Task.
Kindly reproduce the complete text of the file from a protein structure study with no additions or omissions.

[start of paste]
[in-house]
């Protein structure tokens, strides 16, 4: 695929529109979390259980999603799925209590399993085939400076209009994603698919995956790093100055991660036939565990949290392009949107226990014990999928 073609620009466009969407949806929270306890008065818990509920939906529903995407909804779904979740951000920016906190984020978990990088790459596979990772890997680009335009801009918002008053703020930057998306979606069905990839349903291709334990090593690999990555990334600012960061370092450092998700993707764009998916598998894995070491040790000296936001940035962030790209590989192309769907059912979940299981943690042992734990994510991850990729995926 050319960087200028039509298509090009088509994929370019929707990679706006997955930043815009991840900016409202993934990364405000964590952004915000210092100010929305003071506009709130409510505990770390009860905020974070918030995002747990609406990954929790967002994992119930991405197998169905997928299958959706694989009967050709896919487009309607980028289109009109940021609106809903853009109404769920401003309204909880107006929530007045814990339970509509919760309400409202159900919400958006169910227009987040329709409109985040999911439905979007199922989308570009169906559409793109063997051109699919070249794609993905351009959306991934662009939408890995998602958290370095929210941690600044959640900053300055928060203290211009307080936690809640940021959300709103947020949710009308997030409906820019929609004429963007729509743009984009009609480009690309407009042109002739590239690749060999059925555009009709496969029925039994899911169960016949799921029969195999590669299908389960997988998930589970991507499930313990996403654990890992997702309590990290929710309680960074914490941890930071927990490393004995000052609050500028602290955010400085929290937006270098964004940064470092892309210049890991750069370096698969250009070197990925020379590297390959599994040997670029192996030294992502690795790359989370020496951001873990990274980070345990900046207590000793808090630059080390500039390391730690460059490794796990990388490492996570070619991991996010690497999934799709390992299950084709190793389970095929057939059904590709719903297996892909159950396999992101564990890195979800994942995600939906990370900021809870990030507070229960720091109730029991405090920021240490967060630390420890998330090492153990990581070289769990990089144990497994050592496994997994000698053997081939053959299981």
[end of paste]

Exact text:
[in-house]
């Protein structure tokens, strides 16, 4: 695929529109979390259980999603799925209590399993085939400076209009994603698919995956790093100055991660036939565990949290392009949107226990014990999928 073609620009466009969407949806929270306890008065818990509920939906529903995407909804779904979740951000920016906190984020978990990088790459596979990772890997680009335009801009918002008053703020930057998306979606069905990839349903291709334990090593690999990555990334600012960061370092450092998700993707764009998916598998894995070491040790000296936001940035962030790209590989192309769907059912979940299981943690042992734990994510991850990729995926 050319960087200028039509298509090009088509994929370019929707990679706006997955930043815009991840900016409202993934990364405000964590952004915000210092100010929305003071506009709130409510505990770390009860905020974070918030995002747990609406990954929790967002994992119930991405197998169905997928299958959706694989009967050709896919487009309607980028289109009109940021609106809903853009109404769920401003309204909880107006929530007045814990339970509509919760309400409202159900919400958006169910227009987040329709409109985040999911439905979007199922989308570009169906559409793109063997051109699919070249794609993905351009959306991934662009939408890995998602958290370095929210941690600044959640900053300055928060203290211009307080936690809640940021959300709103947020949710009308997030409906820019929609004429963007729509743009984009009609480009690309407009042109002739590239690749060999059925555009009709496969029925039994899911169960016949799921029969195999590669299908389960997988998930589970991507499930313990996403654990890992997702309590990290929710309680960074914490941890930071927990490393004995000052609050500028602290955010400085929290937006270098964004940064470092892309210049890991750069370096698969250009070197990925020379590297390959599994040997670029192996030294992502690795790359989370020496951001873990990274980070345990900046207590000793808090630059080390500039390391730690460059490794796990990388490492996570070619991991996010690497999934799709390992299950084709190793389970095929057939059904590709719903297996892909159950396999992101564990890195979800994942995600939906990370900021809870990030507070229960720091109730029991405090920021240490967060630390420890998330090492153990990581070289769990990089144990497994050592496994997994000698053997081939053959299981």